Rogers, Shaw Take Aim at Netflix

In a bold joint venture, Canada's two largest pay-TV providers -- Rogers and Shaw -- are teaming up to launch a subscription video-on-demand service that will compete with Netflix in the Canadian market.

Dubbed shomi, the new VoD service will be available from November for C$8.99 per month and will include more than 11,000 hours of TV episodes and 1,200 movies. The service will also provide personalized video recommendations through a combination of data-driven technology and input from human experts. Subscribers will be able to access video content on set-tops and the Xbox 360, as well as on the web, tablets and smartphones.

Rogers Communications Inc. (Toronto: RCI) and Shaw Communications Inc. aren't the only ones experimenting with subscription on-demand services. Comcast Corp. (Nasdaq: CMCSA, CMCSK) continues somewhat quietly to market Streampix as an over-the-top offering for subscribers at a price point of only $4.99 per month. The service is bundled for free with higher-tier service packages.

At the same time, AT&T Inc. (NYSE: T) has partnered with The Chernin Group to invest in online video businesses, and Dish Network LLC (Nasdaq: DISH) has promised to launch an OTT video service before the end of the year. Verizon Communications Inc. (NYSE: VZ), meanwhile, offers Redbox Instant by Verizon. However, at $8 per month, that service only includes movies and video games. Redbox Instant subscriptions are also tied to DVD rentals available through the company's in-store kiosks. (See Redbox Falls Flat in Streaming Space.)

Get the latest updates on new OTT video services by visiting Light Reading's OTT video content channel.

On the technology front, shomi will rely on the user interface company YOUi Labs Inc. to power its UI for mobile devices using iOS and Android. In an interview, You.i told us that its You.I Engine compiles the interface down to one code base for multiscreen distribution, which allows it to deliver performance levels significantly above what competitors can offer. You.i was a winner at the CableLabs summer conference in 2013 for "best new idea" for its gesture-based UI framework. Gesture control for the primary television screen is not part of You.i's contribution to shomi as the company is only responsible for the video interface on tablets and smartphones. (See Motion Control UI Scores Big .)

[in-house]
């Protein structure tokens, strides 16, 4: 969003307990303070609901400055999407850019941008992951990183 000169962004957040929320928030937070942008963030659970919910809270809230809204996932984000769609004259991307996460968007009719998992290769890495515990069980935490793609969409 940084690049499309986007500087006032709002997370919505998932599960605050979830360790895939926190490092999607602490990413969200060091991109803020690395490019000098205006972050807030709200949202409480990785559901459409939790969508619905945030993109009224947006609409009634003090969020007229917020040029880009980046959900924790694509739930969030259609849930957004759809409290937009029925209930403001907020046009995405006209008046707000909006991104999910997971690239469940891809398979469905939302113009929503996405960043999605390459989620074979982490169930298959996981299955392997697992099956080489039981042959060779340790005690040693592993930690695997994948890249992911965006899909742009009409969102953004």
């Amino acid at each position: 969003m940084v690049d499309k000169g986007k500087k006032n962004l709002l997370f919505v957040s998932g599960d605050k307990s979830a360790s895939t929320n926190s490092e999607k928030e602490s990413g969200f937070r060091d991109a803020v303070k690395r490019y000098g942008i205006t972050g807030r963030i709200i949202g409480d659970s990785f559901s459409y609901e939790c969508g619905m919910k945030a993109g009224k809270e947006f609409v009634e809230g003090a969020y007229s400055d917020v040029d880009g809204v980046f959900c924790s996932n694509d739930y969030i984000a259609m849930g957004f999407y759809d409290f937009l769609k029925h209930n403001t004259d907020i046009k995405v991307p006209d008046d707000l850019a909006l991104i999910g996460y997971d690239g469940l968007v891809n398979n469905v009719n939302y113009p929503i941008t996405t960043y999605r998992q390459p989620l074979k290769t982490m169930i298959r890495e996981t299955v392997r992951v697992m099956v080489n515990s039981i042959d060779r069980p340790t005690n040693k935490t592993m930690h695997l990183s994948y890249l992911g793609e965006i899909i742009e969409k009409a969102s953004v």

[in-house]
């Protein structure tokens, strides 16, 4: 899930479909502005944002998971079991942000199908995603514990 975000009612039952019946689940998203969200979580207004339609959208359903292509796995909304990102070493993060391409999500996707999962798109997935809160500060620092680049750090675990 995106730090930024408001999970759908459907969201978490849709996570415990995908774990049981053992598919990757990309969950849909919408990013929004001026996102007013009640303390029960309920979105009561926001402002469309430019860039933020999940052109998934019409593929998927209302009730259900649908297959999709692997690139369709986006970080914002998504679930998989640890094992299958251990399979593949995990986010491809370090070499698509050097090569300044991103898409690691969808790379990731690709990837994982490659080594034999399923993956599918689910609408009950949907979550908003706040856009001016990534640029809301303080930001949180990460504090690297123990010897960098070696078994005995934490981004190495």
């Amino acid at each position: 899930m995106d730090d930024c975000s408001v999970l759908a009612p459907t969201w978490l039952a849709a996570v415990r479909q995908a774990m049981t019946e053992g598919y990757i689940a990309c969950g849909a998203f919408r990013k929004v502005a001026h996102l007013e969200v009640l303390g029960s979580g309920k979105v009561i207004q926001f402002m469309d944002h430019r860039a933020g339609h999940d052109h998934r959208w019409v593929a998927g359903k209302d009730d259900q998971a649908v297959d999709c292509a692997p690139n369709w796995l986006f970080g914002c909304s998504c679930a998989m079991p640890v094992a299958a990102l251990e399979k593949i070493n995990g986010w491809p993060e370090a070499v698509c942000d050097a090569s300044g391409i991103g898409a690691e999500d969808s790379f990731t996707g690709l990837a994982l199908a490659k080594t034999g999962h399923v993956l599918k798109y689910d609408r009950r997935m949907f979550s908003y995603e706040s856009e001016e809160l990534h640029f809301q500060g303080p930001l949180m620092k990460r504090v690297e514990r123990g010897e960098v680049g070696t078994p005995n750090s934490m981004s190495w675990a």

Additional information from the shomi press release indicates that the service includes enhanced features including "trailers and factoids for movie titles," and allows customers to access content with up to six different user profiles per account. The service will be available initially in beta to Rogers and Shaw TV and Internet customers. Rogers and Shaw say that shomi will operate as a separate entity from both companies and will maintain an independent management structure.

— Mari Silbey, special to Light Reading

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pcharles09 8/27/2014 | 6:05:27 PM
Re: Shomi the money! @Liz G,